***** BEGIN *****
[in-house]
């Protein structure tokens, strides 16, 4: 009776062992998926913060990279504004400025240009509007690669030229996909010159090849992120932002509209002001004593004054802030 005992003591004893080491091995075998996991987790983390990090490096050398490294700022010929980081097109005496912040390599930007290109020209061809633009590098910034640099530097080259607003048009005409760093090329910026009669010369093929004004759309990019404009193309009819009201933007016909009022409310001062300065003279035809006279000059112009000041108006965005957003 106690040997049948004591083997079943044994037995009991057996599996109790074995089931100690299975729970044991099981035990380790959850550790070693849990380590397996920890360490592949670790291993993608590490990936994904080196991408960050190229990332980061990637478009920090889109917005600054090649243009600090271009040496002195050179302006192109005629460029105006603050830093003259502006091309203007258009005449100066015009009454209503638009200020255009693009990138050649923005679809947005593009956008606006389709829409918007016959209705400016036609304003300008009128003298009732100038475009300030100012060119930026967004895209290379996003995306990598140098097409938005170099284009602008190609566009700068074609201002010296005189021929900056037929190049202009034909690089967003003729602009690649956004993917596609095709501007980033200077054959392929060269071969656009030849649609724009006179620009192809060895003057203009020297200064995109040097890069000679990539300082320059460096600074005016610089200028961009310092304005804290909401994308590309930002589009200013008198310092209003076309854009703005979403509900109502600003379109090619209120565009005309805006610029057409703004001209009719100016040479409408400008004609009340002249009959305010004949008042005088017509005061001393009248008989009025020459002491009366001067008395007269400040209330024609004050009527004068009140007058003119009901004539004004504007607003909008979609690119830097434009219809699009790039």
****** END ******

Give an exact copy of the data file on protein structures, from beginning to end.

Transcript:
[in-house]
């Protein structure tokens, strides 16, 4: 009776062992998926913060990279504004400025240009509007690669030229996909010159090849992120932002509209002001004593004054802030 005992003591004893080491091995075998996991987790983390990090490096050398490294700022010929980081097109005496912040390599930007290109020209061809633009590098910034640099530097080259607003048009005409760093090329910026009669010369093929004004759309990019404009193309009819009201933007016909009022409310001062300065003279035809006279000059112009000041108006965005957003 106690040997049948004591083997079943044994037995009991057996599996109790074995089931100690299975729970044991099981035990380790959850550790070693849990380590397996920890360490592949670790291993993608590490990936994904080196991408960050190229990332980061990637478009920090889109917005600054090649243009600090271009040496002195050179302006192109005629460029105006603050830093003259502006091309203007258009005449100066015009009454209503638009200020255009693009990138050649923005679809947005593009956008606006389709829409918007016959209705400016036609304003300008009128003298009732100038475009300030100012060119930026967004895209290379996003995306990598140098097409938005170099284009602008190609566009700068074609201002010296005189021929900056037929190049202009034909690089967003003729602009690649956004993917596609095709501007980033200077054959392929060269071969656009030849649609724009006179620009192809060895003057203009020297200064995109040097890069000679990539300082320059460096600074005016610089200028961009310092304005804290909401994308590309930002589009200013008198310092209003076309854009703005979403509900109502600003379109090619209120565009005309805006610029057409703004001209009719100016040479409408400008004609009340002249009959305010004949008042005088017509005061001393009248008989009025020459002491009366001067008395007269400040209330024609004050009527004068009140007058003119009901004539004004504007607003909008979609690119830097434009219809699009790039």